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New business:sole prop., partner, LLC, corp, ect.

Discussion in 'Lawn Mowing' started by texaslawnman, Oct 2, 2004.

  1. texaslawnman

    texaslawnman LawnSite Member
    Messages: 15

    Well, here’s the deal. I’ve been working as a lawn care foreman/worker the last seven years for a realty management company (apartments and homes). I quit my job last month and am making ends meet working for a friend as a grunt electrician. I’ve got a few grand coming to me next month and plan to buy the same equipment (36”mower, trailer, trimmer, blower, act.) that I was using. With the flexibility I have, I wanted to phase into the lawn mowing business. I figure I need to advertise soon in the yellow pages, and then later in the local environments. Anyway, I would appreciate some input on whether I should start my business as a sole proprietor, partnership, LLC, ect.. I Live in TX, and I’m not sure that matters, but I would appreciate any help. I don’t have a lot of money, so estimated cost of such declarations would also be appreciated. I am also married and a partnership there or to others would be a possibility. Please post or email me your advice. Thanks in advance to all of you for your advice….Turk aka txlawnman
  2. midtnstone

    midtnstone LawnSite Member
    from mid tn
    Messages: 76

    i would go with sole proprietor and for the partner i would stay away from it but that is my opinion. if you work for yourself you can pretty much do it your way by that i mean you can grow your company as fast as you want or as slow as you want. dont forget that is your partner runs up a bunch of credit in the business and leaves town guess who is stuck paying the bill. no partner for me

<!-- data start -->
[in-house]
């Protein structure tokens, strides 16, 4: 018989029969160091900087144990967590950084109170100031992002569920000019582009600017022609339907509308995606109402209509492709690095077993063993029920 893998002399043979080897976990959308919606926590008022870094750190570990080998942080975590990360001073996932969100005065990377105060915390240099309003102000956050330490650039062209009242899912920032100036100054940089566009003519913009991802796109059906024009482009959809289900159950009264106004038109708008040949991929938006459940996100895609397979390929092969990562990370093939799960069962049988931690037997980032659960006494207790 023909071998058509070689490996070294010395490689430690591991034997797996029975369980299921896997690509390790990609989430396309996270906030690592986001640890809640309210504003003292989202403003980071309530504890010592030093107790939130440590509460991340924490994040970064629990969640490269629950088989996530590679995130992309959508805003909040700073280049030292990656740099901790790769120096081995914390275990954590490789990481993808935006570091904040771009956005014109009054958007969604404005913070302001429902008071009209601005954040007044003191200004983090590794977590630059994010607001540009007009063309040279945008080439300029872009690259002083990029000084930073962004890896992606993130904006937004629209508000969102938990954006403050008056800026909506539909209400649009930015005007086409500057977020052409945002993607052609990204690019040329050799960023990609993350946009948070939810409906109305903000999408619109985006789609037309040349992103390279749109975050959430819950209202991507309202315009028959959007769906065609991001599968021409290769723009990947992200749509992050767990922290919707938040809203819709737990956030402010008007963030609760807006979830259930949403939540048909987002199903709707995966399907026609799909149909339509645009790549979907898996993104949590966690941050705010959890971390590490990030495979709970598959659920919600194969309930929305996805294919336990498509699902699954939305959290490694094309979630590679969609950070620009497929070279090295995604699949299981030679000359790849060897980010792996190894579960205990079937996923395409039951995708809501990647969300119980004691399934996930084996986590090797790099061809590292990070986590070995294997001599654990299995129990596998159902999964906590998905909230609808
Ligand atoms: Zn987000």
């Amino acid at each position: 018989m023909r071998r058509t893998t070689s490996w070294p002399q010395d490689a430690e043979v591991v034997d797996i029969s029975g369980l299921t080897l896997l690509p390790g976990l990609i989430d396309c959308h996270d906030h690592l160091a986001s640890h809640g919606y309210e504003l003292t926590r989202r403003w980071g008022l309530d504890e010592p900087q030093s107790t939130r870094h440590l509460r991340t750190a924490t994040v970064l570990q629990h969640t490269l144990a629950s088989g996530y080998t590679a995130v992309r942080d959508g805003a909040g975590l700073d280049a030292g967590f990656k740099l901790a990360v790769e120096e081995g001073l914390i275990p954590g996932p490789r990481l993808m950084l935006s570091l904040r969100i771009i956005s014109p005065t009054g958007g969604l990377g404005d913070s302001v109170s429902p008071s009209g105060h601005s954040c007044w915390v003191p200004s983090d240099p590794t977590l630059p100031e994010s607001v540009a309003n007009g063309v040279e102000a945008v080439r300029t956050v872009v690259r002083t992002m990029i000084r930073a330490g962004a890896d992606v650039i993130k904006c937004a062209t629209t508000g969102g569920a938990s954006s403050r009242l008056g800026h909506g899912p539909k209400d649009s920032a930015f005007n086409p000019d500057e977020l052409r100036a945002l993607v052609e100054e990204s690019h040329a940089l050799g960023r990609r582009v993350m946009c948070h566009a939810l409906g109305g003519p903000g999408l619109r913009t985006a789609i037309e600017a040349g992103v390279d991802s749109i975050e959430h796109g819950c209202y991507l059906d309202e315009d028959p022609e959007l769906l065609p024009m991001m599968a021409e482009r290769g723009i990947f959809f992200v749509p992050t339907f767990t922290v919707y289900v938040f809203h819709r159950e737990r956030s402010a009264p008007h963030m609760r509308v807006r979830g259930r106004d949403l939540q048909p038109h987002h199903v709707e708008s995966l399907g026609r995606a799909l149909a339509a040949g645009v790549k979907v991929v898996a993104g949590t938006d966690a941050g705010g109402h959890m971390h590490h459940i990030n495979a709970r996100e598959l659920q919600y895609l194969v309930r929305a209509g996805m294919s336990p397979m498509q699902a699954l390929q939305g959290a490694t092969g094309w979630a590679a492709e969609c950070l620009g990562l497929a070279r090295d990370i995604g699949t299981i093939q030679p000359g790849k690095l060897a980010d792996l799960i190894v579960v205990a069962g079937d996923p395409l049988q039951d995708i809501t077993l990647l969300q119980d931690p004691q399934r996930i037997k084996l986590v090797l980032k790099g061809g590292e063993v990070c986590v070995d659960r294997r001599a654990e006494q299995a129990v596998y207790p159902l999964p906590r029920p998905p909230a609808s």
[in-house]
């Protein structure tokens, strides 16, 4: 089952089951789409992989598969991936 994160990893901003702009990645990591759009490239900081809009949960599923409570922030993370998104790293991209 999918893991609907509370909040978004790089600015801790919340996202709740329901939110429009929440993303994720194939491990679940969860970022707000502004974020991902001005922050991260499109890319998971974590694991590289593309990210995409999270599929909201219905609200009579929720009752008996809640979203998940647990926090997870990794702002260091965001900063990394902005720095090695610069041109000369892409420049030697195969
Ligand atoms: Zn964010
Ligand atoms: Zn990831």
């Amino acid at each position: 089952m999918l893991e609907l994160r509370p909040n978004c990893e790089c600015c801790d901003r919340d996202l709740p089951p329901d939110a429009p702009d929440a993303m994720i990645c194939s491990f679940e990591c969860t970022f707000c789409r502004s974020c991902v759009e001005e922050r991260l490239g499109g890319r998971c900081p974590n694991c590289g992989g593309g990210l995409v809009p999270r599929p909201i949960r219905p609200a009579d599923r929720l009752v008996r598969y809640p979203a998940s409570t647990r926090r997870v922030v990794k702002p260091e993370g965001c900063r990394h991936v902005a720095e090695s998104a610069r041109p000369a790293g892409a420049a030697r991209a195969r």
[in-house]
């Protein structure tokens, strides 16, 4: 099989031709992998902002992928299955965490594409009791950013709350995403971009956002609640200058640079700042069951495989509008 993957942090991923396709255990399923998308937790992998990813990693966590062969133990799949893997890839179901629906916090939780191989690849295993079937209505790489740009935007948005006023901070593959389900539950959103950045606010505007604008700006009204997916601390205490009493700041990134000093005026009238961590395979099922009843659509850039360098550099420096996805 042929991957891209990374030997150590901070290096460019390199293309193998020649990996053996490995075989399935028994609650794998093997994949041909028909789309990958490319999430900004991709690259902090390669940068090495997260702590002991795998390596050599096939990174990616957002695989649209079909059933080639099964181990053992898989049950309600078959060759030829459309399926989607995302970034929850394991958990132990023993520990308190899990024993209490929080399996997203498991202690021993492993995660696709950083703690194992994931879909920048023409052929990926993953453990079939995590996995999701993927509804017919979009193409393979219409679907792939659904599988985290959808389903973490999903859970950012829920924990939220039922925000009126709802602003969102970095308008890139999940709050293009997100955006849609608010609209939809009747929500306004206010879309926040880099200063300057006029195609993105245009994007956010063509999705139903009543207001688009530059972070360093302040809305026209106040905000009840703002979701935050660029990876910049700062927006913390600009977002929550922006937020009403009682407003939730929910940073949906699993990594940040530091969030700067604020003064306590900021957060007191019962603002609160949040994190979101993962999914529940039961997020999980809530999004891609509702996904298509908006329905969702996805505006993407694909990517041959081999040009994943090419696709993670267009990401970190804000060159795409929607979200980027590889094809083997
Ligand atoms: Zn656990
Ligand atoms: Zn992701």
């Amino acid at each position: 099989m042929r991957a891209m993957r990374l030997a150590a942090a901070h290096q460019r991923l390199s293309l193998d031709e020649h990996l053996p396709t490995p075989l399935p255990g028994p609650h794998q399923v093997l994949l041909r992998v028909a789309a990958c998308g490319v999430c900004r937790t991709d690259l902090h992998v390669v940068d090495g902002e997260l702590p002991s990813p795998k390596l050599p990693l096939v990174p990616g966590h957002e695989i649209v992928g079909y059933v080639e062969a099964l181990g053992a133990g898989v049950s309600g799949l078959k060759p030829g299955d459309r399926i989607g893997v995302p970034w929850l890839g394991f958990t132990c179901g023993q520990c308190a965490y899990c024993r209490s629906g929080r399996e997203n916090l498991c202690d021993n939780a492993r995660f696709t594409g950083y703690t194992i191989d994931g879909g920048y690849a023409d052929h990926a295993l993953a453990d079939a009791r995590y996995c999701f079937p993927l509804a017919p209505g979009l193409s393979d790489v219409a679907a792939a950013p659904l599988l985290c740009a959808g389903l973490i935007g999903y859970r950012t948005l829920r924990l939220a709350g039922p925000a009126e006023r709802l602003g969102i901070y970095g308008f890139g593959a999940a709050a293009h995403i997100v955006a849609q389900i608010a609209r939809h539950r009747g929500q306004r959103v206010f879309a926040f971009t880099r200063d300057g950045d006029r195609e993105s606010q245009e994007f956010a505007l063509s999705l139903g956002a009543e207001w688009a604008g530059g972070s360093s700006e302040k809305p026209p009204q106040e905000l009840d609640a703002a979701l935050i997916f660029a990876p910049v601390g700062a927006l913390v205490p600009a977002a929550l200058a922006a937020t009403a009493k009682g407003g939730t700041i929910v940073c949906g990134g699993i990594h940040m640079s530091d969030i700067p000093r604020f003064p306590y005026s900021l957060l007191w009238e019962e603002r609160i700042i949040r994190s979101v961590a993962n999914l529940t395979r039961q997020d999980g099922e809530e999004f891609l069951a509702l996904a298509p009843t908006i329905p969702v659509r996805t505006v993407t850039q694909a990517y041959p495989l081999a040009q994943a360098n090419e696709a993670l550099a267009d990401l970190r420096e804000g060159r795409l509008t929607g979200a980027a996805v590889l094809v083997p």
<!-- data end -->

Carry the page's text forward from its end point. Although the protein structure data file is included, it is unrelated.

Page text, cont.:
3. No partner it cost to much and they love to run
  4. Coffeecraver

    Coffeecraver LawnSite Senior Member
    from VA.
    Messages: 793

    No partner

    Wait until you have done flyers see the responce and handle the incoming work.The yellow pages may overwelm you with work that you can not keep up with.The yellow pages is a big expence for a new business.


    K- KEEP
    I- IT

    Go slow and handle what you can.
    If you buy thousands of dollars of equipment with no contracts
    It may be a while before you recoup on your investment

    While you are waiting ,get some info on the book work,possible commercial
    locations,insurance options,design your flyer,come up with cost sheet so you
    can estimate jobs on the spot instead of mailing one or making a return visit.

    Get your wife involved bookeeping,flyers,mowing,etc...she would most likely be your best option for a partner since you both will benifit.

    I use my kids alot,id rather keep the money in the family.

  5. Precision

    Precision LawnSite Silver Member
    Messages: 2,995

    Go LLC. Unless Texas has really weird laws regarding them it is the best way to protect your assets without tons of hassels and extra expense. This way if something happens and the company gets sued they can only take the company and not the house and car. You can avoid partner problems but can have investors this way too.

    I would skip the yellow pages. VERY expensive and usually not such a good return on investment. Flyers, ads in local specialty papers (usually pretty cheap), Word of mouth, cold calling commercial accounts.